Belleville is about a million miles away from all that. I go on Tuesday, market day, ascending the Rue du Faubourg du Temple slowly as I note the changing surroundings. This is a real working neighbourhood, not a chichi quartier. I see yams and plantain on sale for the first time here. The further I get up the hill the more I seem to be leaving the Paris I know. When I reach the market and step under the covered central passage it’s as if I’ve literally dived in to another world as one would dive into a swimming pool. I am in Morocco, Algeria, China, Madagascar or….Deptford market! “Pasteque, pasteque, un’euro, un’euro” the traders’ shout, competing against and bantering amongst themselves. I am fully immersed in the scent of mint and peaches. My senses are overwhelmed, and I am so happy in this heightened state. I stick out like a sore thumb with my blue eyes and ipod headphones, but happily so. “N’ecoutez pas la musique mademoiselle, achetez des belles cerises!” (“Don’t listen to music, buy some lovely cherries!”) teases a stall holder. I see Tunisian almonds, those strange segmented tomatoes, crates of fresh sardines, stalls that only sell eggs, onions or spices. I want to sink my hand into a huge sack of lentils like Amelie Poulain. They shout “belles cerises, un’euro”, and as I make my way slowly through the crowd I am greeted by all with that sweet phrase, “Bonjour Mademoiselle!” Just clinging on to being addressed as Mademoiselle by my fingertips! I had resigned myself to being officially relegated – or promoted, depending on how you look at it to Madame. Madaaaame. Madame makes me feel old, as if I should behave respectably, wear 15 denier tights and sensible skirt suits.
Mademoiselle is how I feel, even if they’re only saying it to increase their chances of selling some onions.

I wish I could freeze the scene and take close up pictures of all the stall holders.
Their faces are so full of character and life. I wouldn’t dare, it feels disrespectful. In any case when I take out my camera to photograph the produce they all say, “Pas moi, pas moi” and move out of shot.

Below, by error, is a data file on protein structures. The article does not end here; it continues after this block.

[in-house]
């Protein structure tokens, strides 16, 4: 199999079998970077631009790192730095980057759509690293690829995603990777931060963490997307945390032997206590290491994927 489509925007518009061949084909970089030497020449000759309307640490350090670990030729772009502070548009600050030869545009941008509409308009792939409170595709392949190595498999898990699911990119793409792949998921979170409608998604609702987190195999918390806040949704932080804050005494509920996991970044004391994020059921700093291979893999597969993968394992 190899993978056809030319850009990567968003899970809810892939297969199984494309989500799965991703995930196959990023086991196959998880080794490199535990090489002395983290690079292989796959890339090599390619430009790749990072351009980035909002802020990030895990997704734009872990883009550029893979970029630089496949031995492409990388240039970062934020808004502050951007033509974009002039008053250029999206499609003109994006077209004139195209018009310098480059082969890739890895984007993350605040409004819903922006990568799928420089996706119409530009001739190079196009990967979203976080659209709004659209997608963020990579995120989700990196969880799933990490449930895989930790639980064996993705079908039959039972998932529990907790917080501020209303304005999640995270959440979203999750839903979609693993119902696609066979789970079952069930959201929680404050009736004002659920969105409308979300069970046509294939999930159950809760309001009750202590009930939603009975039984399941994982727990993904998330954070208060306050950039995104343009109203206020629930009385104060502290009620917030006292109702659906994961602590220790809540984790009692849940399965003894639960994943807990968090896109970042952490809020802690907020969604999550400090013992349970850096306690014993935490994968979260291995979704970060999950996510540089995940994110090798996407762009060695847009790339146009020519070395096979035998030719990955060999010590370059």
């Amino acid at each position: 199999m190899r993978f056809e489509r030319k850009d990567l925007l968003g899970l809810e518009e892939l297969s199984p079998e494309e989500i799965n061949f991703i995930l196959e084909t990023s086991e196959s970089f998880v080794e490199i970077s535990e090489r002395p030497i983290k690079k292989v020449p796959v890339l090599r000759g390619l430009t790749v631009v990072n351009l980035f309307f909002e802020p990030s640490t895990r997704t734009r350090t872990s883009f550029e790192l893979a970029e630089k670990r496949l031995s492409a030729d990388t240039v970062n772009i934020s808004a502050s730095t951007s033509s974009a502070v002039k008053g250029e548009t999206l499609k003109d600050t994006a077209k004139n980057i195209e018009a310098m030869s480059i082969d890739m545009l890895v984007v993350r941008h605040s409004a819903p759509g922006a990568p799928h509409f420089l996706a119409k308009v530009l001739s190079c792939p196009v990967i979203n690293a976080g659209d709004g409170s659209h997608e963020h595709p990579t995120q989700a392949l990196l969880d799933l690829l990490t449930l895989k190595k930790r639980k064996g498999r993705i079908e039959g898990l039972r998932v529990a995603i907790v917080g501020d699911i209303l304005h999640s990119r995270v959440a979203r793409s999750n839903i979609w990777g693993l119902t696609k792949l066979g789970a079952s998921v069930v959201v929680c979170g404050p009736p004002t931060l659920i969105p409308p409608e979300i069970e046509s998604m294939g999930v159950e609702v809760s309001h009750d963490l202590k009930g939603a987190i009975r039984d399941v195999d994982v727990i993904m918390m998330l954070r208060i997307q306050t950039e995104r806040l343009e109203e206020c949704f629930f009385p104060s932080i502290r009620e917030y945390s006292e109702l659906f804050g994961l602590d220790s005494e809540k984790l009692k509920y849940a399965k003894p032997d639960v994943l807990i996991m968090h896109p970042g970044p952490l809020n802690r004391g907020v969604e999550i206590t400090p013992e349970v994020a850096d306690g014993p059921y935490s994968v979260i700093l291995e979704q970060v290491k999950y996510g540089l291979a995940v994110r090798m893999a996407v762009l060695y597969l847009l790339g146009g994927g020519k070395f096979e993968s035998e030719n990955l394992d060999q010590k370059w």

As I reach the end nearest Menilmontant I begin to see a few more European faces, the crowd thins out and I become aware that the man behind me is a little too close for comfort. He stops when I stop then continues to shuffle along behind me.
He is stalking me in a ridiculously obvious manner, probably interested in the contents of my bag. I shake him off easily, scurry down into the metro and hop on a train back to France.


Bombay Beauty said...

I've really been enjoying your Lola-unplugged (not sure what that means, but it sounds right) Paris posts. This is a delicate question: a lovely city, a difficult people. Escaping to a less glamorous part of Paris (or of any city one is visiting) is a fine idea, but also not without paradox. Paris is lovely precisely because of all those beautiful streets, shops, and cafes filled with irritable locals. Yet one needs to escape that environment as well. What is the answer? One answer is short frequent visits: often enough to have fun, but short enough to laugh off anything that isn't pleasant. Another, which I favor myself, is to find the residential soul of a city and see if that appeals to you. The tourist part of most cities (London, NY, Paris...) becomes oppressive for one reason or another. Here in NY it's not because people are unpleasant or have a condescending attitude, instead it's because the intensity, the crowds, noise, and pollution all become a bit much. So when I visit a city I always try to have the "if I lived here, then this is where I would stay" scenario. If that appeals to me (in London it certainly does, not sure I've figure it out for Paris), then you've found a city you could actually live in.

Must end this post before my Parisian visitor notices what I'm saying about Paris and Parisians...



Lentilsoop said...

I think you have been experiencing blogosphere withdrawal...and unfortunately the summer presented 'Parisian Ass-Hool'in full bloom, hopefully they will disappear up themselves by the fall leaving lanvin free to be pursued and uninterrupted.Welcome home xx

Lola is Beauty said...

thank you, it's true - so nice to be home catching up on blogs!